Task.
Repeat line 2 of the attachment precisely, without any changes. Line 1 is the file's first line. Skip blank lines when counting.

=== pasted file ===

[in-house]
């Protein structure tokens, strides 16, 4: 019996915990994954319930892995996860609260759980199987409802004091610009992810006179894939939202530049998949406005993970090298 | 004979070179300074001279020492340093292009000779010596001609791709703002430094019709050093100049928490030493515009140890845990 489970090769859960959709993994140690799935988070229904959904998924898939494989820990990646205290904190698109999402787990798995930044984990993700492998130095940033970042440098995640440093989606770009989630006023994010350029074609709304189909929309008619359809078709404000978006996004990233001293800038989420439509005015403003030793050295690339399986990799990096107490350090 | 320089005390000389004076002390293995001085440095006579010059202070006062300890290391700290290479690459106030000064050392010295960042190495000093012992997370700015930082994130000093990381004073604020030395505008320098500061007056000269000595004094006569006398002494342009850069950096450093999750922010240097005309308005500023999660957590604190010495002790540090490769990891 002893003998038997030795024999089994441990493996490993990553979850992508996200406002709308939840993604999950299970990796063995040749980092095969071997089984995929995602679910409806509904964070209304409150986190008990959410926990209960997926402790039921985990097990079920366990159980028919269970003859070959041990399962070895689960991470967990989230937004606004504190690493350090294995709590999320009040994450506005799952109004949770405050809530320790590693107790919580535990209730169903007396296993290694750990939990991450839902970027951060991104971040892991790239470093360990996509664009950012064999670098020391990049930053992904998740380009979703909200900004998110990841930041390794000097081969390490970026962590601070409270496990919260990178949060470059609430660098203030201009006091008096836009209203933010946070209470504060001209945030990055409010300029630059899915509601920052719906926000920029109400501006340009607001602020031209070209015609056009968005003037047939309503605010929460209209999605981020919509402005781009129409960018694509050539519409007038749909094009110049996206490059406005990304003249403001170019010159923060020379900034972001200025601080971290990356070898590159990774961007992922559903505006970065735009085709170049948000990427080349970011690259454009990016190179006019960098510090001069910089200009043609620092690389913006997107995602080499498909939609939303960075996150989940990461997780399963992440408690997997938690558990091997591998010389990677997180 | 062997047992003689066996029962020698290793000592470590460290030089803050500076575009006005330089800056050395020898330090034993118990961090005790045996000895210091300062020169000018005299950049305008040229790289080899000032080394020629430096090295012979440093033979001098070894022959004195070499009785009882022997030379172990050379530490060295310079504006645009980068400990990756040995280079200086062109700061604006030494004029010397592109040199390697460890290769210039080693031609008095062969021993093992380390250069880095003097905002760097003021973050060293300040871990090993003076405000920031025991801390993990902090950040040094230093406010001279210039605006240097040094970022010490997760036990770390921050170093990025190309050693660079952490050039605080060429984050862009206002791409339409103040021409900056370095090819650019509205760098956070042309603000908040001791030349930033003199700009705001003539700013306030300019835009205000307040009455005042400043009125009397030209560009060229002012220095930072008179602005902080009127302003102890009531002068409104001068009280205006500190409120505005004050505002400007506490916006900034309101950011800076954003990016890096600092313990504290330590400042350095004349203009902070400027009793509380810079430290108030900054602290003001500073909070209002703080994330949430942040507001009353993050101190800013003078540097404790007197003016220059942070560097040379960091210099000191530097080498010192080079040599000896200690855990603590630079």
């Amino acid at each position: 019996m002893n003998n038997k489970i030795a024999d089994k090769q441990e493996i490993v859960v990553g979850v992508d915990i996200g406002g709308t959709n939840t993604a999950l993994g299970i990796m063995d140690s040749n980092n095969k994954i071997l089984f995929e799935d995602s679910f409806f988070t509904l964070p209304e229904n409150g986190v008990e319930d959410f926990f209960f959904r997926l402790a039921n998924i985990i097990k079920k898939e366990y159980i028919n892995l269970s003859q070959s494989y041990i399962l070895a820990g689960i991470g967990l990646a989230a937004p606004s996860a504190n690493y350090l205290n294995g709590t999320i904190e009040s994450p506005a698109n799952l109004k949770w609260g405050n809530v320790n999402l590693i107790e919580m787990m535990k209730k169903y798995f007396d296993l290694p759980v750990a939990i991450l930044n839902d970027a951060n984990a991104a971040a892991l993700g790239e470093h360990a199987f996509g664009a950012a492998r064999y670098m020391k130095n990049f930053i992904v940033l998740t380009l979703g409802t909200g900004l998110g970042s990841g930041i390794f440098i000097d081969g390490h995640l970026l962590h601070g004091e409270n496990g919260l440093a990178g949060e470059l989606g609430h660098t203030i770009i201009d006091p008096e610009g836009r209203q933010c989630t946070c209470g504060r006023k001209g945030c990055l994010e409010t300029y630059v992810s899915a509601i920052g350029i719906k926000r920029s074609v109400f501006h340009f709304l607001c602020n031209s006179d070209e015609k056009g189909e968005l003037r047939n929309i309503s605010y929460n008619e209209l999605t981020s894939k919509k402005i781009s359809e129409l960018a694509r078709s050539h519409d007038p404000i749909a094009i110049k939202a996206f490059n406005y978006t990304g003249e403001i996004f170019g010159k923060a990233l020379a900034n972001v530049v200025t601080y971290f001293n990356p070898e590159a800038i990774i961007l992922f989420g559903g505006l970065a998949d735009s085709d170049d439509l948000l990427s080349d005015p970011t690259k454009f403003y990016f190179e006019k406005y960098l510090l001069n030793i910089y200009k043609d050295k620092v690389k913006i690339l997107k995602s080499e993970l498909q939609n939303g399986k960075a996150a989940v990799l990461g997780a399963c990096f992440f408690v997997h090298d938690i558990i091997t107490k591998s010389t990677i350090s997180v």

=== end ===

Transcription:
């Protein structure tokens, strides 16, 4: 019996915990994954319930892995996860609260759980199987409802004091610009992810006179894939939202530049998949406005993970090298 | 004979070179300074001279020492340093292009000779010596001609791709703002430094019709050093100049928490030493515009140890845990 489970090769859960959709993994140690799935988070229904959904998924898939494989820990990646205290904190698109999402787990798995930044984990993700492998130095940033970042440098995640440093989606770009989630006023994010350029074609709304189909929309008619359809078709404000978006996004990233001293800038989420439509005015403003030793050295690339399986990799990096107490350090 | 320089005390000389004076002390293995001085440095006579010059202070006062300890290391700290290479690459106030000064050392010295960042190495000093012992997370700015930082994130000093990381004073604020030395505008320098500061007056000269000595004094006569006398002494342009850069950096450093999750922010240097005309308005500023999660957590604190010495002790540090490769990891 002893003998038997030795024999089994441990493996490993990553979850992508996200406002709308939840993604999950299970990796063995040749980092095969071997089984995929995602679910409806509904964070209304409150986190008990959410926990209960997926402790039921985990097990079920366990159980028919269970003859070959041990399962070895689960991470967990989230937004606004504190690493350090294995709590999320009040994450506005799952109004949770405050809530320790590693107790919580535990209730169903007396296993290694750990939990991450839902970027951060991104971040892991790239470093360990996509664009950012064999670098020391990049930053992904998740380009979703909200900004998110990841930041390794000097081969390490970026962590601070409270496990919260990178949060470059609430660098203030201009006091008096836009209203933010946070209470504060001209945030990055409010300029630059899915509601920052719906926000920029109400501006340009607001602020031209070209015609056009968005003037047939309503605010929460209209999605981020919509402005781009129409960018694509050539519409007038749909094009110049996206490059406005990304003249403001170019010159923060020379900034972001200025601080971290990356070898590159990774961007992922559903505006970065735009085709170049948000990427080349970011690259454009990016190179006019960098510090001069910089200009043609620092690389913006997107995602080499498909939609939303960075996150989940990461997780399963992440408690997997938690558990091997591998010389990677997180 | 062997047992003689066996029962020698290793000592470590460290030089803050500076575009006005330089800056050395020898330090034993118990961090005790045996000895210091300062020169000018005299950049305008040229790289080899000032080394020629430096090295012979440093033979001098070894022959004195070499009785009882022997030379172990050379530490060295310079504006645009980068400990990756040995280079200086062109700061604006030494004029010397592109040199390697460890290769210039080693031609008095062969021993093992380390250069880095003097905002760097003021973050060293300040871990090993003076405000920031025991801390993990902090950040040094230093406010001279210039605006240097040094970022010490997760036990770390921050170093990025190309050693660079952490050039605080060429984050862009206002791409339409103040021409900056370095090819650019509205760098956070042309603000908040001791030349930033003199700009705001003539700013306030300019835009205000307040009455005042400043009125009397030209560009060229002012220095930072008179602005902080009127302003102890009531002068409104001068009280205006500190409120505005004050505002400007506490916006900034309101950011800076954003990016890096600092313990504290330590400042350095004349203009902070400027009793509380810079430290108030900054602290003001500073909070209002703080994330949430942040507001009353993050101190800013003078540097404790007197003016220059942070560097040379960091210099000191530097080498010192080079040599000896200690855990603590630079």